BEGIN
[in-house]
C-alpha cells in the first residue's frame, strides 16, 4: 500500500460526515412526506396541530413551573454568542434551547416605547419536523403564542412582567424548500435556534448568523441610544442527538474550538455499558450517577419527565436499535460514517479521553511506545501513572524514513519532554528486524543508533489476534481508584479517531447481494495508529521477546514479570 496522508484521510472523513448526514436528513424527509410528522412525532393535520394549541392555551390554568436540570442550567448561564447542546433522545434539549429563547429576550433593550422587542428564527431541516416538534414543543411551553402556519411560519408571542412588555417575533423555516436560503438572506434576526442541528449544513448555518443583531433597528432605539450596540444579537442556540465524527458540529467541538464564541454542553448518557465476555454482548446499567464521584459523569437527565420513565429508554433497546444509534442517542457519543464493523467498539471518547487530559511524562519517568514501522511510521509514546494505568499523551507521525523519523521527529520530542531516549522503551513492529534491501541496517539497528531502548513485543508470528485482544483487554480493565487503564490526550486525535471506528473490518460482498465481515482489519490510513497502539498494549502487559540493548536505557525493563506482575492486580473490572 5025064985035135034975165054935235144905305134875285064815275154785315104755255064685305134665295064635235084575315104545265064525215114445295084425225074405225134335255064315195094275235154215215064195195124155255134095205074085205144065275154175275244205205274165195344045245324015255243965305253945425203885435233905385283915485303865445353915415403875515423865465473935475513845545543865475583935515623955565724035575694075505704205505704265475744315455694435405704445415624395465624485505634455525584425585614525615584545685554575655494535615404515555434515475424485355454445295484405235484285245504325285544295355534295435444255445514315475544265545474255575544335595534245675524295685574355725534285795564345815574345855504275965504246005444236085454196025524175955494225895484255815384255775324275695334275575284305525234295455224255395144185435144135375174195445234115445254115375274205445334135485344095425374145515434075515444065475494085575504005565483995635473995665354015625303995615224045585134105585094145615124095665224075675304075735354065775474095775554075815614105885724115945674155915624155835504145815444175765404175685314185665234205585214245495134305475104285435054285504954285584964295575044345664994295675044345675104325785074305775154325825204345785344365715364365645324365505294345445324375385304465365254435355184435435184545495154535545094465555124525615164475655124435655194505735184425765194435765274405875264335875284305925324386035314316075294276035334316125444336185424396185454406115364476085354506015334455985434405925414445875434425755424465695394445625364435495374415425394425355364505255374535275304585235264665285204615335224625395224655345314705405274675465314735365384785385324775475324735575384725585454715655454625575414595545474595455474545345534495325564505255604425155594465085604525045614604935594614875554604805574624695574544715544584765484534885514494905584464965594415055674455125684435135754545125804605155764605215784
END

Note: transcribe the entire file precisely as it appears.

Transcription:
[in-house]
C-alpha cells in the first residue's frame, strides 16, 4: 500500500460526515412526506396541530413551573454568542434551547416605547419536523403564542412582567424548500435556534448568523441610544442527538474550538455499558450517577419527565436499535460514517479521553511506545501513572524514513519532554528486524543508533489476534481508584479517531447481494495508529521477546514479570 496522508484521510472523513448526514436528513424527509410528522412525532393535520394549541392555551390554568436540570442550567448561564447542546433522545434539549429563547429576550433593550422587542428564527431541516416538534414543543411551553402556519411560519408571542412588555417575533423555516436560503438572506434576526442541528449544513448555518443583531433597528432605539450596540444579537442556540465524527458540529467541538464564541454542553448518557465476555454482548446499567464521584459523569437527565420513565429508554433497546444509534442517542457519543464493523467498539471518547487530559511524562519517568514501522511510521509514546494505568499523551507521525523519523521527529520530542531516549522503551513492529534491501541496517539497528531502548513485543508470528485482544483487554480493565487503564490526550486525535471506528473490518460482498465481515482489519490510513497502539498494549502487559540493548536505557525493563506482575492486580473490572 5025064985035135034975165054935235144905305134875285064815275154785315104755255064685305134665295064635235084575315104545265064525215114445295084425225074405225134335255064315195094275235154215215064195195124155255134095205074085205144065275154175275244205205274165195344045245324015255243965305253945425203885435233905385283915485303865445353915415403875515423865465473935475513845545543865475583935515623955565724035575694075505704205505704265475744315455694435405704445415624395465624485505634455525584425585614525615584545685554575655494535615404515555434515475424485355454445295484405235484285245504325285544295355534295435444255445514315475544265545474255575544335595534245675524295685574355725534285795564345815574345855504275965504246005444236085454196025524175955494225895484255815384255775324275695334275575284305525234295455224255395144185435144135375174195445234115445254115375274205445334135485344095425374145515434075515444065475494085575504005565483995635473995665354015625303995615224045585134105585094145615124095665224075675304075735354065775474095775554075815614105885724115945674155915624155835504145815444175765404175685314185665234205585214245495134305475104285435054285504954285584964295575044345664994295675044345675104325785074305775154325825204345785344365715364365645324365505294345445324375385304465365254435355184435435184545495154535545094465555124525615164475655124435655194505735184425765194435765274405875264335875284305925324386035314316075294276035334316125444336185424396185454406115364476085354506015334455985434405925414445875434425755424465695394445625364435495374415425394425355364505255374535275304585235264665285204615335224625395224655345314705405274675465314735365384785385324775475324735575384725585454715655454625575414595545474595455474545345534495325564505255604425155594465085604525045614604935594614875554604805574624695574544715544584765484534885514494905584464965594415055674455125684435135754545125804605155764605215784